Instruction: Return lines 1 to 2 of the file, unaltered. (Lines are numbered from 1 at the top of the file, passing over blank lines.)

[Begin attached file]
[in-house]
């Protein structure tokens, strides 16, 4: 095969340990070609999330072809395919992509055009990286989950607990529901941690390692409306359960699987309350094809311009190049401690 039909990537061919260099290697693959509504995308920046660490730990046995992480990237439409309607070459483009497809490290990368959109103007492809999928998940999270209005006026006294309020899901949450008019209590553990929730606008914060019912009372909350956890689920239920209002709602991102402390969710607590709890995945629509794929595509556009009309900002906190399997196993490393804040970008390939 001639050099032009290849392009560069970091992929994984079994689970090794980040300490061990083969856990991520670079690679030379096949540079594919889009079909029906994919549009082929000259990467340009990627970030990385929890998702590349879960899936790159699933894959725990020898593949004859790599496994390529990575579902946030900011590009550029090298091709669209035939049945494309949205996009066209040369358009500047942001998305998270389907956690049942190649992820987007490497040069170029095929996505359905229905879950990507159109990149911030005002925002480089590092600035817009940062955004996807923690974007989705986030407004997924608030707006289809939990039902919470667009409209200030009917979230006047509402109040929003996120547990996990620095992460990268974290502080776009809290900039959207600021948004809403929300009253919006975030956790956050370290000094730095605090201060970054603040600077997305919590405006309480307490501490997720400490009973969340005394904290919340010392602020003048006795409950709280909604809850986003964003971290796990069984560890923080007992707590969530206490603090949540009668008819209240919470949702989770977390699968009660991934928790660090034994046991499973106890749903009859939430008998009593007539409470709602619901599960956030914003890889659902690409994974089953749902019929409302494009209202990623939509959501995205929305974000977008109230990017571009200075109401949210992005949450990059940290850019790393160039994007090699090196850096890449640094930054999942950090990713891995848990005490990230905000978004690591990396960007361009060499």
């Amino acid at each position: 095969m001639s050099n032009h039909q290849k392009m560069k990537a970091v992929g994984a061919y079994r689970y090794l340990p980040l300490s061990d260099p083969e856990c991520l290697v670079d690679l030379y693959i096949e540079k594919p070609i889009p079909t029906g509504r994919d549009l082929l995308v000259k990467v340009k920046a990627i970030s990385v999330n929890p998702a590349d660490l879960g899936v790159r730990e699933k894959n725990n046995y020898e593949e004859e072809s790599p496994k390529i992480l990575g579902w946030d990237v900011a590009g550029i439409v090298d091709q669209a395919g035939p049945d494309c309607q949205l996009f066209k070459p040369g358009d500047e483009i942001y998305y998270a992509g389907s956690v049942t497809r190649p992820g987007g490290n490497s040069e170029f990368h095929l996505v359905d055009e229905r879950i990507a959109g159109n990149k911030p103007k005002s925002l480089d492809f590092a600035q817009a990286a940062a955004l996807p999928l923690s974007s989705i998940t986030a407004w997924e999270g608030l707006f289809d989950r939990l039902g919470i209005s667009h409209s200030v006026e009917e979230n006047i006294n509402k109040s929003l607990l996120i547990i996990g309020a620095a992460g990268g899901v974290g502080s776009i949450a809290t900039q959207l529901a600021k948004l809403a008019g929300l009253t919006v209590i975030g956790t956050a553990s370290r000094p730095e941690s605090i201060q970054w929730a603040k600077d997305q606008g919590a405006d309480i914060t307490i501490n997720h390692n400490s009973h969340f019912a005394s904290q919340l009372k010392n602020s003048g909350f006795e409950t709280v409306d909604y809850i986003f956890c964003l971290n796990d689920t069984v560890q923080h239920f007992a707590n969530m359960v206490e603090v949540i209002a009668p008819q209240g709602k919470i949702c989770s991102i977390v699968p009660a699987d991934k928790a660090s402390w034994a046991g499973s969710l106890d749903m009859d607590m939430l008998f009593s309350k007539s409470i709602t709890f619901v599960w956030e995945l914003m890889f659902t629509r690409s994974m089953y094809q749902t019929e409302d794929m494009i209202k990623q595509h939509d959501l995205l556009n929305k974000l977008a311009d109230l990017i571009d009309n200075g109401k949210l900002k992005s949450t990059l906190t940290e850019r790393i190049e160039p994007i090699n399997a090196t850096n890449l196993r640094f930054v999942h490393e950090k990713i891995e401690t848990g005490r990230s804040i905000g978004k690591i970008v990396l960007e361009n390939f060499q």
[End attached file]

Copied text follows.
[in-house]
């Protein structure tokens, strides 16, 4: 095969340990070609999330072809395919992509055009990286989950607990529901941690390692409306359960699987309350094809311009190049401690 039909990537061919260099290697693959509504995308920046660490730990046995992480990237439409309607070459483009497809490290990368959109103007492809999928998940999270209005006026006294309020899901949450008019209590553990929730606008914060019912009372909350956890689920239920209002709602991102402390969710607590709890995945629509794929595509556009009309900002906190399997196993490393804040970008390939 001639050099032009290849392009560069970091992929994984079994689970090794980040300490061990083969856990991520670079690679030379096949540079594919889009079909029906994919549009082929000259990467340009990627970030990385929890998702590349879960899936790159699933894959725990020898593949004859790599496994390529990575579902946030900011590009550029090298091709669209035939049945494309949205996009066209040369358009500047942001998305998270389907956690049942190649992820987007490497040069170029095929996505359905229905879950990507159109990149911030005002925002480089590092600035817009940062955004996807923690974007989705986030407004997924608030707006289809939990039902919470667009409209200030009917979230006047509402109040929003996120547990996990620095992460990268974290502080776009809290900039959207600021948004809403929300009253919006975030956790956050370290000094730095605090201060970054603040600077997305919590405006309480307490501490997720400490009973969340005394904290919340010392602020003048006795409950709280909604809850986003964003971290796990069984560890923080007992707590969530206490603090949540009668008819209240919470949702989770977390699968009660991934928790660090034994046991499973106890749903009859939430008998009593007539409470709602619901599960956030914003890889659902690409994974089953749902019929409302494009209202990623939509959501995205929305974000977008109230990017571009200075109401949210992005949450990059940290850019790393160039994007090699090196850096890449640094930054999942950090990713891995848990005490990230905000978004690591990396960007361009060499």